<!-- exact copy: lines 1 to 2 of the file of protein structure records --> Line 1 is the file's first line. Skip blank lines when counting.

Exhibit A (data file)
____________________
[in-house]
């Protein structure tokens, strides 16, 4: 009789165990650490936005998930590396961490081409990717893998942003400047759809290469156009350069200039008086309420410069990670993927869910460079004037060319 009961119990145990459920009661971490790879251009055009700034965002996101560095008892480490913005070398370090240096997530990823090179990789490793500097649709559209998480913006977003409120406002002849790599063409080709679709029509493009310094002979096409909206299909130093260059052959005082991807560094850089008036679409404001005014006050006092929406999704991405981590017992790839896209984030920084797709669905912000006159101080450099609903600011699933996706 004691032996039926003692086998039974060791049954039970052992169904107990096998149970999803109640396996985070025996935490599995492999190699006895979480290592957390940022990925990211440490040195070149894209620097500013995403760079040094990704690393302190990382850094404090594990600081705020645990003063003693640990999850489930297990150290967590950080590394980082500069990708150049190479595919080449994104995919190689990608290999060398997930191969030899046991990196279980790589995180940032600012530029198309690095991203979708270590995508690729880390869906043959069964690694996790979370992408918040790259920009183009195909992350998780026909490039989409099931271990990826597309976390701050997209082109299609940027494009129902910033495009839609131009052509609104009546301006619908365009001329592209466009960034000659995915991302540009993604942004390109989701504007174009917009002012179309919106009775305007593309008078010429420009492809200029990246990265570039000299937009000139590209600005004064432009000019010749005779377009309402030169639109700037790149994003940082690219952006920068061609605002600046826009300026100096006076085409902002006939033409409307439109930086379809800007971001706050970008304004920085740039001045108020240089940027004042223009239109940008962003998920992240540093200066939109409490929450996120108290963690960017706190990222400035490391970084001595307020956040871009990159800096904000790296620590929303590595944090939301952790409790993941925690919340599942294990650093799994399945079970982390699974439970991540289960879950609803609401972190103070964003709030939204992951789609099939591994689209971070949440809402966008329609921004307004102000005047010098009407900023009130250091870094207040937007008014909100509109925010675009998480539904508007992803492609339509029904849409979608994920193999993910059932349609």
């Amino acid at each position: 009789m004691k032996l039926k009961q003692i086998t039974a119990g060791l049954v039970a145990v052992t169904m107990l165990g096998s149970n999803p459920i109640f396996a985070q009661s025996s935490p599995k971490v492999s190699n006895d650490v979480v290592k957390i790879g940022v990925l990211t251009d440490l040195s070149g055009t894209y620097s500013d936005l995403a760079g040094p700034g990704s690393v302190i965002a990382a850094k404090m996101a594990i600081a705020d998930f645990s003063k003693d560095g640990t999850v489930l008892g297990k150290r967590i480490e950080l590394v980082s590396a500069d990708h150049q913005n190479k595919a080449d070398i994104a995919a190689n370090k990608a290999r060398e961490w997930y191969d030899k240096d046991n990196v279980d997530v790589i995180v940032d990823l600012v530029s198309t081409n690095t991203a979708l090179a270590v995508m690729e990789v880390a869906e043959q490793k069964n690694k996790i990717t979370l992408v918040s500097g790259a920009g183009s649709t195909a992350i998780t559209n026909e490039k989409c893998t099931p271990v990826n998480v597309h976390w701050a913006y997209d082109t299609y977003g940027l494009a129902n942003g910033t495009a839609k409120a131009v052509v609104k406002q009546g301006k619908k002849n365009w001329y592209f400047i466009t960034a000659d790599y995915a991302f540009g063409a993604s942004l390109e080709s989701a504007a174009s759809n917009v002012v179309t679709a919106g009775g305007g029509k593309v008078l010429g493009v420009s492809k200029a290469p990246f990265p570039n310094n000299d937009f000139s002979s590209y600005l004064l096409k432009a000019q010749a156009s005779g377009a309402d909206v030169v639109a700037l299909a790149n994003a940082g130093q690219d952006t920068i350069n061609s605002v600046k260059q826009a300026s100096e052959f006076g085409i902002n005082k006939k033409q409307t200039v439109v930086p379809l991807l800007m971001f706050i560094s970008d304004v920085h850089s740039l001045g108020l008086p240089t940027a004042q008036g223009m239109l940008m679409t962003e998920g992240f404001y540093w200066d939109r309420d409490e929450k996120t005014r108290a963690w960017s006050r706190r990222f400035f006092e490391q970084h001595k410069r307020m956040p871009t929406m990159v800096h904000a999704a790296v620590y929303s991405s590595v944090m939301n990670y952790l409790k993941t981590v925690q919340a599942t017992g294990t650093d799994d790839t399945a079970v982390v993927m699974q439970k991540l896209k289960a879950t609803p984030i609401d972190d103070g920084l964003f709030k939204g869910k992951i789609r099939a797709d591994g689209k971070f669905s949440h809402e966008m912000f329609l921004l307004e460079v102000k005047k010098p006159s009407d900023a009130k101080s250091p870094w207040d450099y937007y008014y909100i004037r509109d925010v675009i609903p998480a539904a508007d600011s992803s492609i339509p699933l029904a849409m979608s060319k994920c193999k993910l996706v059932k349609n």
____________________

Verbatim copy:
[in-house]
């Protein structure tokens, strides 16, 4: 009789165990650490936005998930590396961490081409990717893998942003400047759809290469156009350069200039008086309420410069990670993927869910460079004037060319 009961119990145990459920009661971490790879251009055009700034965002996101560095008892480490913005070398370090240096997530990823090179990789490793500097649709559209998480913006977003409120406002002849790599063409080709679709029509493009310094002979096409909206299909130093260059052959005082991807560094850089008036679409404001005014006050006092929406999704991405981590017992790839896209984030920084797709669905912000006159101080450099609903600011699933996706 004691032996039926003692086998039974060791049954039970052992169904107990096998149970999803109640396996985070025996935490599995492999190699006895979480290592957390940022990925990211440490040195070149894209620097500013995403760079040094990704690393302190990382850094404090594990600081705020645990003063003693640990999850489930297990150290967590950080590394980082500069990708150049190479595919080449994104995919190689990608290999060398997930191969030899046991990196279980790589995180940032600012530029198309690095991203979708270590995508690729880390869906043959069964690694996790979370992408918040790259920009183009195909992350998780026909490039989409099931271990990826597309976390701050997209082109299609940027494009129902910033495009839609131009052509609104009546301006619908365009001329592209466009960034000659995915991302540009993604942004390109989701504007174009917009002012179309919106009775305007593309008078010429420009492809200029990246990265570039000299937009000139590209600005004064432009000019010749005779377009309402030169639109700037790149994003940082690219952006920068061609605002600046826009300026100096006076085409902002006939033409409307439109930086379809800007971001706050970008304004920085740039001045108020240089940027004042223009239109940008962003998920992240540093200066939109409490929450996120108290963690960017706190990222400035490391970084001595307020956040871009990159800096904000790296620590929303590595944090939301952790409790993941925690919340599942294990650093799994399945079970982390699974439970991540289960879950609803609401972190103070964003709030939204992951789609099939591994689209971070949440809402966008329609921004307004102000005047010098009407900023009130250091870094207040937007008014909100509109925010675009998480539904508007992803492609339509029904849409979608994920193999993910059932349609």